Cave, Matthew R. (2010)
Ph.D. thesis, University of Birmingham.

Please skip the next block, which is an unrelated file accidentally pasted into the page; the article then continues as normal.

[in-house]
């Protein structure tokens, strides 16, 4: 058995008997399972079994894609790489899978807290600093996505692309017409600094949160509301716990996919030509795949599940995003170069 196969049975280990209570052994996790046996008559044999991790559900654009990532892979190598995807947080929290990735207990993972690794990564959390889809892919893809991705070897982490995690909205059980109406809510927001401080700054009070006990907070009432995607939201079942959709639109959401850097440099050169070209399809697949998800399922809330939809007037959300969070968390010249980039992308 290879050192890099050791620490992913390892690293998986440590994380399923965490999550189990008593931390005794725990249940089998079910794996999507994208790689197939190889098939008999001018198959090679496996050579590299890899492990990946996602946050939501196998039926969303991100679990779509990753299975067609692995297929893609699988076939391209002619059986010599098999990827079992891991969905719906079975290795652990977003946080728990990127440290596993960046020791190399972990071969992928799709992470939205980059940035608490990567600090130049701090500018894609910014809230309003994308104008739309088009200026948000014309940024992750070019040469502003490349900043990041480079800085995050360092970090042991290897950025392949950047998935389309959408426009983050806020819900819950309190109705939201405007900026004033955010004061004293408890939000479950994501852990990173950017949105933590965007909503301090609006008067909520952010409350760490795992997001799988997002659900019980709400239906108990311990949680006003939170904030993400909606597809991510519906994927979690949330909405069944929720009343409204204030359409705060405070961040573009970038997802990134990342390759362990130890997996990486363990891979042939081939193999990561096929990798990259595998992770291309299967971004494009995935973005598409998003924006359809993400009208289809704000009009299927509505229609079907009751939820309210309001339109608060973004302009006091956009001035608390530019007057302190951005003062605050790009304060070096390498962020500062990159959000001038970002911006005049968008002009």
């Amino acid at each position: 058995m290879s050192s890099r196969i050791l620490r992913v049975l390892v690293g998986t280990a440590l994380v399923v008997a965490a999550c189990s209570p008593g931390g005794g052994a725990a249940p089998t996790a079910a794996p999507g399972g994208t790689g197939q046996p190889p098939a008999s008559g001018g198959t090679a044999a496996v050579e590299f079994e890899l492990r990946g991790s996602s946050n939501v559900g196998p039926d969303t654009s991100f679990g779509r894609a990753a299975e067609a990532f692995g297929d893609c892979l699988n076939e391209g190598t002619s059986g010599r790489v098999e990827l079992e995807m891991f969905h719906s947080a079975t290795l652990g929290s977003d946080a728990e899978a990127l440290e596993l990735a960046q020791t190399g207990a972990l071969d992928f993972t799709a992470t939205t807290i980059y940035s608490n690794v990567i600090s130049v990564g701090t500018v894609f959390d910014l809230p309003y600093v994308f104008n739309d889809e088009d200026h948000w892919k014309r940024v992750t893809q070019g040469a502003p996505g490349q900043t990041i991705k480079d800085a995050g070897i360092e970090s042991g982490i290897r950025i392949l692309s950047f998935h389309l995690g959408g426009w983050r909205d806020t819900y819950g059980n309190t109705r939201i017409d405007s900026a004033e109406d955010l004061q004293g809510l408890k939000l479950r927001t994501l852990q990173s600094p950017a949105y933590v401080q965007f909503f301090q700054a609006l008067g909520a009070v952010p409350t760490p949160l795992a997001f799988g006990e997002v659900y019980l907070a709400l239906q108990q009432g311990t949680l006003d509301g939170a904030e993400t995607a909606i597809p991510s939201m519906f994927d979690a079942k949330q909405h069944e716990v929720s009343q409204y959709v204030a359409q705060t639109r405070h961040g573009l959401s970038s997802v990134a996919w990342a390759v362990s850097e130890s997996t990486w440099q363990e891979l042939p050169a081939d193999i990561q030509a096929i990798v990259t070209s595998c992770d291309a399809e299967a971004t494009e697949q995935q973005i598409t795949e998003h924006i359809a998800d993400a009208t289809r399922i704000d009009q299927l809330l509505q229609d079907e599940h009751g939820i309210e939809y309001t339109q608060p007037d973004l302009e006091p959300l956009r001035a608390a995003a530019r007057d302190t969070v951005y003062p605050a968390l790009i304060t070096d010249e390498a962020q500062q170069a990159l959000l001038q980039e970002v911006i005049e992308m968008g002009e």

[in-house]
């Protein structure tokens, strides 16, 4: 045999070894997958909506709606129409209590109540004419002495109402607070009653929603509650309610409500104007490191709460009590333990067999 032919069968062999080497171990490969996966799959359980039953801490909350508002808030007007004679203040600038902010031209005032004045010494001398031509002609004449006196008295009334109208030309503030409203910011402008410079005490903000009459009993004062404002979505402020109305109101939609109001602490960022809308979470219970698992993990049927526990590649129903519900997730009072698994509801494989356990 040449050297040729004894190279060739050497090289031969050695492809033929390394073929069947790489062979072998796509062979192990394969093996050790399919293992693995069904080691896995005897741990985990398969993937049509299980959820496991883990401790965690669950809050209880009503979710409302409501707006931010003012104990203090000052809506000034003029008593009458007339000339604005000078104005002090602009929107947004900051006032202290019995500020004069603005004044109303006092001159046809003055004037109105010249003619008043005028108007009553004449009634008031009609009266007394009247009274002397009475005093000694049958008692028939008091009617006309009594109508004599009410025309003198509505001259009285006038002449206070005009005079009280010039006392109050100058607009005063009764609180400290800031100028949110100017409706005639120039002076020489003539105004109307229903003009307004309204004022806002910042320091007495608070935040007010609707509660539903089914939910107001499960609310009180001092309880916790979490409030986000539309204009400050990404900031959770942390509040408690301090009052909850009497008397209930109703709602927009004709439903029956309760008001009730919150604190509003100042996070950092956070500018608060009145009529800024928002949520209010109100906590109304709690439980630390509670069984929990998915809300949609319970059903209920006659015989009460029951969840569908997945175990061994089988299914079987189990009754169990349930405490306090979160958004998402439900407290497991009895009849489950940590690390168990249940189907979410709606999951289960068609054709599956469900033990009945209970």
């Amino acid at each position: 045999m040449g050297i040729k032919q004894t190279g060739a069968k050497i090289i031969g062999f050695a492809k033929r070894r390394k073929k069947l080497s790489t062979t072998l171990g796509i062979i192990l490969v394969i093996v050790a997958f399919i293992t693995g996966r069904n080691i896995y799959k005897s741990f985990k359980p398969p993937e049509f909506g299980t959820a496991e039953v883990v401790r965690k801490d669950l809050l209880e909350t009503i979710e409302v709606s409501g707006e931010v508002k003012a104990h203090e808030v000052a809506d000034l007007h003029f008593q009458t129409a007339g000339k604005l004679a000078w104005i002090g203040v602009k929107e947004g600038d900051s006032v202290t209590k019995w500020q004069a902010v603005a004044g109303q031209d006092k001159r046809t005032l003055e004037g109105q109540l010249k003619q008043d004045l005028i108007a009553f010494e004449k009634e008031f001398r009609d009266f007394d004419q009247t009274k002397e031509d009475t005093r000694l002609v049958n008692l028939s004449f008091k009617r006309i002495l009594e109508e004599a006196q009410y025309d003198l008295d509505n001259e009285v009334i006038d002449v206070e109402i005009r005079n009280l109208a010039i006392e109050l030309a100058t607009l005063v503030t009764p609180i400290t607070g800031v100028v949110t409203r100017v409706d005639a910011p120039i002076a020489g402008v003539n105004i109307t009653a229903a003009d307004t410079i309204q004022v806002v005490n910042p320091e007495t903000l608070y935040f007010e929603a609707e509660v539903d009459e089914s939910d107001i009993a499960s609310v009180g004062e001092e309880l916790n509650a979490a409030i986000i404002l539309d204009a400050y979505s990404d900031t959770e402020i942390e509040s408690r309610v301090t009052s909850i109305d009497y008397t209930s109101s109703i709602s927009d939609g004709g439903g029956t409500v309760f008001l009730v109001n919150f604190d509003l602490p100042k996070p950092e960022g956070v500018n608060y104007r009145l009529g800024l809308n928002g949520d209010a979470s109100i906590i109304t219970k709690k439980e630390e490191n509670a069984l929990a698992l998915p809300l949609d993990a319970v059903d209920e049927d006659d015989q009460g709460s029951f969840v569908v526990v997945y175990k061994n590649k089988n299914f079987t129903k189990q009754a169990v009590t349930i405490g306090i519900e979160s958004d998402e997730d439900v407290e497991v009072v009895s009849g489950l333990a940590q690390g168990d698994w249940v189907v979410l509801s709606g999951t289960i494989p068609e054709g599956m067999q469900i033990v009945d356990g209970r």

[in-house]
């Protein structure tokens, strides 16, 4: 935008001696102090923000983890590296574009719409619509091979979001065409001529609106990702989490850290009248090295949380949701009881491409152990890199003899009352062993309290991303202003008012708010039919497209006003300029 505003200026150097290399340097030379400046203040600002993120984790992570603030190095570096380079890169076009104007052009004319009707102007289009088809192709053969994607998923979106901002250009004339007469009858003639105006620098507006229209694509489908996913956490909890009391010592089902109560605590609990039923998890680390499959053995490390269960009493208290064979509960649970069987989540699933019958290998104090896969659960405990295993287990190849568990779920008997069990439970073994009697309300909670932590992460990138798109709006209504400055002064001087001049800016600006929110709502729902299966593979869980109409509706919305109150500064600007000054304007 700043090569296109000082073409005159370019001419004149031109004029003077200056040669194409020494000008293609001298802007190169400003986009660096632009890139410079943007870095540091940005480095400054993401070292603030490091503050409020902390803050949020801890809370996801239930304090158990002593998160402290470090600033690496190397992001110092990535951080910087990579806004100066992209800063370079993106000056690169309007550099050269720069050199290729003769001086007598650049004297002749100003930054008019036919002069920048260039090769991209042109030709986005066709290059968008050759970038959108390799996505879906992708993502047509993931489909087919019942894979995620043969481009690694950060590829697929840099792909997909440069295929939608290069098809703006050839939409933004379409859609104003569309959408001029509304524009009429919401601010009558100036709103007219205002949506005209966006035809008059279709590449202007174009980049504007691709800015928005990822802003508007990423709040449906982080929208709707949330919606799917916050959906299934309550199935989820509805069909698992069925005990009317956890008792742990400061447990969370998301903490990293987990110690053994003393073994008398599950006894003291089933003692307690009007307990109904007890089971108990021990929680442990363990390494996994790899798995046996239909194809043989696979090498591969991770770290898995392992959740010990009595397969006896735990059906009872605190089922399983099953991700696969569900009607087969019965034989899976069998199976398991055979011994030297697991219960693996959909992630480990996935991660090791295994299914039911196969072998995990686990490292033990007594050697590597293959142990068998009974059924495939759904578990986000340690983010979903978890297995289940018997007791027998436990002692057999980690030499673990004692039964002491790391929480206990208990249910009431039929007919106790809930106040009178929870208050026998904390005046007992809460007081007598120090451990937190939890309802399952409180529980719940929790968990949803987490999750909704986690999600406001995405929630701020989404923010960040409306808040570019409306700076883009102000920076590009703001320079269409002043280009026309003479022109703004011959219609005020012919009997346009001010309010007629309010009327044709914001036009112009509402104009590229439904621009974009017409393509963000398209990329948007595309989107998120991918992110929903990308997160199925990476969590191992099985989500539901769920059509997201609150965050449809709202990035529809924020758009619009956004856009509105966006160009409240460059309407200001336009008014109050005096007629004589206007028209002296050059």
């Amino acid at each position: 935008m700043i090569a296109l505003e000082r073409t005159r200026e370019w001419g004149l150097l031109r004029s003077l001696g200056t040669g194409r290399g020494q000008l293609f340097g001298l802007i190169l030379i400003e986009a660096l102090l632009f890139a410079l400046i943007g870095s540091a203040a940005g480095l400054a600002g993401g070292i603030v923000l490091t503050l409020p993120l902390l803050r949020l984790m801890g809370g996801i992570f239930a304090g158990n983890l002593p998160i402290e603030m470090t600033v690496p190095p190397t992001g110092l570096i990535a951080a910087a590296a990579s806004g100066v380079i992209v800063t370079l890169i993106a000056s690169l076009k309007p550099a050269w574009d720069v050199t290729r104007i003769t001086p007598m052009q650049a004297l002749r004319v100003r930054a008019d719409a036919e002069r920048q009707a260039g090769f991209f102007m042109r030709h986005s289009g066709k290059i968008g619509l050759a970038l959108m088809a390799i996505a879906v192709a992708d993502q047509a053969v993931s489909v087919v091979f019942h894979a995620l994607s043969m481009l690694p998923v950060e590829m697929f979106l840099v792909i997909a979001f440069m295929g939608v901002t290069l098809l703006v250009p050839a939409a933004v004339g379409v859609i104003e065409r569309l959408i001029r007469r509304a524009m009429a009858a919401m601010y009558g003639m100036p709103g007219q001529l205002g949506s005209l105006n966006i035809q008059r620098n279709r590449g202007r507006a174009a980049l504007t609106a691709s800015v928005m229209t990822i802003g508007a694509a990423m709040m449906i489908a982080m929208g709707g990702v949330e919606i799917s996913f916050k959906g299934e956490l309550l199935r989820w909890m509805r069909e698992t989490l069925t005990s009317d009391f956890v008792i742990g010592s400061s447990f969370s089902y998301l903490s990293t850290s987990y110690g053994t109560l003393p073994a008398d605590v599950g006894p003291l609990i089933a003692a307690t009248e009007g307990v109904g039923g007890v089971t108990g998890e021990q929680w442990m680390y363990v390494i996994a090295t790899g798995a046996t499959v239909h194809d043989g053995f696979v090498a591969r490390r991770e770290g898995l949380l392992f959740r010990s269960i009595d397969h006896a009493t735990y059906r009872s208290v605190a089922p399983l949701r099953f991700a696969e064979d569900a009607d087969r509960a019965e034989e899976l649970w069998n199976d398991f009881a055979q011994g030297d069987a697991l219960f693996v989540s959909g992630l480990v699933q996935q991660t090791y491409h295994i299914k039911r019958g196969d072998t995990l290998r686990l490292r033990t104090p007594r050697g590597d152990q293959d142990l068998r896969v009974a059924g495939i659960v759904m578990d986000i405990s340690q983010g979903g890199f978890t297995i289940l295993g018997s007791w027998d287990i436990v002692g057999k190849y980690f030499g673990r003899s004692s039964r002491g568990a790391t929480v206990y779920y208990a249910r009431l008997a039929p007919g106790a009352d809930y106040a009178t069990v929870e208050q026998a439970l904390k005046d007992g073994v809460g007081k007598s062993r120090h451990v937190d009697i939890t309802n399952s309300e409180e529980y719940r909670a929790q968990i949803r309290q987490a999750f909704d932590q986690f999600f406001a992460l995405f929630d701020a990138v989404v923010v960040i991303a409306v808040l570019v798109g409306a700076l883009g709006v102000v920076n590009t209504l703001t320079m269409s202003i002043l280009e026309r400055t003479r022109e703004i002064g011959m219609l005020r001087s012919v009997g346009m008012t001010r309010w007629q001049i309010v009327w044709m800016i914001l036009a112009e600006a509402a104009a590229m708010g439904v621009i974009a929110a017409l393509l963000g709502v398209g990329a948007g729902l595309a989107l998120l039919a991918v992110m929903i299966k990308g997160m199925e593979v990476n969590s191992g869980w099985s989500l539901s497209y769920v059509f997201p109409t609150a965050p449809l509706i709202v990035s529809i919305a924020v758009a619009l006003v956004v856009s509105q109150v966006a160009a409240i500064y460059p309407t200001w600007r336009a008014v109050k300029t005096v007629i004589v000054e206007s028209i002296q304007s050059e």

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The purpose of this study was to identify and investigate novel layered materials with potential as biomaterials. This study has concentrated on layered calcium phosphate phases and their analogues due to their obvious biocompatibility and potential for resorption. Materials were prepared using a range of synthetic techniques including ceramic methods, acid flux and hydrothermal synthesis. Some of the layered phases prepared were then modified using intercalation and exfoliation. Characterisation was performed mainly using powder X ray diffraction with thermogravimetric and fourier transform infrared providing further means of analysis. When possible, single crystal X ray diffraction was also utilised. Investigations were performed on metal alkyl phosphates with strontium pentyl and phenyl phosphate phases being fully characterised by single crystal X ray diffraction. To our knowledge, this represented a rare family of inorganic/organic hybrid materials whose structures have been characterised in any detail. These structures show inorganic metal phosphate layers separated by organic layers containing alkyl chains displaying an unexpected cooperative ordering. The intercalation and exfoliation properties of monocalcium phosphate monohydrate [MCPM] were studied and a monoamine intercalated version of this MCPM was successfully prepared. These materials were investigated as a component of a calcium phosphate bone cement system, whereby, the inclusion of this amine intercalated MCPM species had a potentially useful retarding effect upon the setting of the cement. Layered calcium pyrophosphates were investigated due to their similar lamellar structure and slower dissolution rates compared with MCPM. Two previously known layered calcium pyrophosphate phases were successfully synthesised, namely calcium pyrophosphate tetrahydrate (Ca2P2O7•4H2O) and calcium disodium pyrophosphate tetrahydrate (CaNa2P2O7•4H2O) and their intercalation, ion exchange and exfoliation reactions were studied to determine whether it was possible to exploit their layered structures. Results of this study indicated that these phases were highly stable, allowing limited modification. When modification was suggested it resulted in as yet unidentified new phases.
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